It’s chilling to think where we might be without an active civil society

You know you’ve done a pretty good job as a crisis committee when nobody notices you’ve stopped doing it. The experts appointed by the Constitutional Court to save the country from the consequences of chronic mismanagement by the SA Social Security Agency (Sassa) were of course tagged as a panel, not a crisis committee. But let’s face it, they were sent in to sort out a crisis. This month they presented their 10th and final report to the court. It was as insightful, detailed and instructive as the previous nine. By their own admission the problems at Sassa are far from over; Cash Paymaster Services (CPS) is still clinging onto about 2-million beneficiaries through EasyPay Everywhere cards, and they indicate the new Sassa contract with the SA Post Office is deeply problematic. The panel has serious reservations about the Post Office’s ability to do the job expected of it. The first of the panel’s reports was delivered to the court in September 2017 and gave the remarkably refreshing …

https://www.businesslive.co.za/fm/opinion/boardroom-tails/2018-10-25-ann-crotty-how-we-were-saved-from-sassa/

FUL Welcomes Costs Order Against Minister Bathabile Dlamini

28 September 2018

Freedom Under Law (FUL) welcomes the judgment of the Constitutional Court delivered yesterday, ordering Minister Bathabile Dlamini to personally pay costs incurred by Black Sash and FUL in their litigation relating to the first extension of the Cash Paymaster Services contract for payment of social grants. The Court also ordered that a copy of the judgment and of the report issued by Judge Ngoepe as to Minister Dlamini’s personal liability for the social grants crisis be forwarded to the National Director of Public Prosecutions for determination as to whether Minister Dlamini should be prosecuted for perjury.


FUL believes the judgement to be an important vindication of accountability, sorely needed in the country at this time. 
However, the judgement cannot stand on its own. FUL notes that the judgment envisages an important accountability role for the NDPP in this matter and recalls that another very recent Constitutional Court judgment ordered the President to appoint a new NDPP within 90 days. It is imperative that a new head of the NPA, able to restore credibility and integrity to the institution, be installed as quickly as possible not only so that the full measure of accountability might be secured in this matter but for so many other matters clamouring for accountability in the country today.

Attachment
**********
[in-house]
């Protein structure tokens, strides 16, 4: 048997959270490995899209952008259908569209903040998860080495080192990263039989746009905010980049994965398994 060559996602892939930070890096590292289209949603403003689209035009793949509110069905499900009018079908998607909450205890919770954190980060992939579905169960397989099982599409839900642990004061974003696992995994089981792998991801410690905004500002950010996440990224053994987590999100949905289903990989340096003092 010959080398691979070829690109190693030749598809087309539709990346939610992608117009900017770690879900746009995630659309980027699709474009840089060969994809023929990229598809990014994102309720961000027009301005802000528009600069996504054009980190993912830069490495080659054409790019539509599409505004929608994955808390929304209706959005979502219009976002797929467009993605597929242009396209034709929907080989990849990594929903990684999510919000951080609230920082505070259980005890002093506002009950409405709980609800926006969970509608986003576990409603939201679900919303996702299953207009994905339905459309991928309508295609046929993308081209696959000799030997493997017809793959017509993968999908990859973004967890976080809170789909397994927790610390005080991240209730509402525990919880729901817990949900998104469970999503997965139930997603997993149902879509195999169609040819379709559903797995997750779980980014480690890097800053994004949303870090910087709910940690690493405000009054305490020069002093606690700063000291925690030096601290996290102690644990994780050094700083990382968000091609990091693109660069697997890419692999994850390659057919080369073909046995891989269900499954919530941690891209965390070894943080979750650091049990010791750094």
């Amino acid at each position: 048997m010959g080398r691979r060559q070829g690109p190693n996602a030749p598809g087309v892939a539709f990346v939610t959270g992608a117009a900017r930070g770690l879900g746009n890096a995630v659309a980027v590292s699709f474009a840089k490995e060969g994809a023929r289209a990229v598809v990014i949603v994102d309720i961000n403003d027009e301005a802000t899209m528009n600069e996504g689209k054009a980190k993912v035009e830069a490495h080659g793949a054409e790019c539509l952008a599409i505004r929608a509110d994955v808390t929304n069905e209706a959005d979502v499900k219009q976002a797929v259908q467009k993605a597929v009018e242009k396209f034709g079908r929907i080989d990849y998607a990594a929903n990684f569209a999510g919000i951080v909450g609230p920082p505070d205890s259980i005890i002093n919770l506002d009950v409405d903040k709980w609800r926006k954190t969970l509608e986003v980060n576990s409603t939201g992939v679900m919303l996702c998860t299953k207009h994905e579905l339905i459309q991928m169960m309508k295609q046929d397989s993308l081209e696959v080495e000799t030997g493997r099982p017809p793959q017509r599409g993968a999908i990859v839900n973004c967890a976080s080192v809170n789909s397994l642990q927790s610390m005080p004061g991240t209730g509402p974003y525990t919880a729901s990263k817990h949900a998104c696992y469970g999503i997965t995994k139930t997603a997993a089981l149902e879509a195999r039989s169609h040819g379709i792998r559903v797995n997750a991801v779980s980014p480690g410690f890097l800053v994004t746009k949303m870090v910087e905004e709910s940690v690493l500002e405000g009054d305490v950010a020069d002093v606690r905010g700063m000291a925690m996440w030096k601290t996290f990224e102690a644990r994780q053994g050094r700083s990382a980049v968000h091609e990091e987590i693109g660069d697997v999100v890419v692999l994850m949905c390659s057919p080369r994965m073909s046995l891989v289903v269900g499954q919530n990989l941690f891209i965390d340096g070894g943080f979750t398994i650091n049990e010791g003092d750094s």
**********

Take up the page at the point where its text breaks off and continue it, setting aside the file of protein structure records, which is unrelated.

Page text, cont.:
FUL Welcomes Con Court Judgment Finding Shaun Abrahams’ Appointment Invalid

13 August 2018

Freedom Under Law (FUL) welcomes the judgment delivered today by the Constitutional Court in which it held that the termination of Mr Mxolisi Nxasana’s position as National Director of Public Prosecutions (NDPP) and the monetary settlement granted him were constitutionally invalid and that the subsequent appointment of Mr Shaun Abrahams as NDPP was also invalid. It also welcomes the Court’s order that the President is to appoint a new NDPP within 90 days.

FUL, together with Corruption Watch, brought the initial application to challenge the termination and settlement, believing these subverted the independence of the NDPP and the NPA. FUL is confident today’s judgment holds out the prospect of a reconstructed, revitalised NPA, with persons of unimpeachable integrity at its helm, able to fully play its vital role in securing criminal justice and constitutional democracy and with the public’s confidence that it is able to dispense justice without fear or favour.

FUL salutes Mr Nxasana, without whose assistance the true record of then President Zuma’s efforts to oust him from office would never have been disclosed. It will watch with interest the appointment of the next NDPP.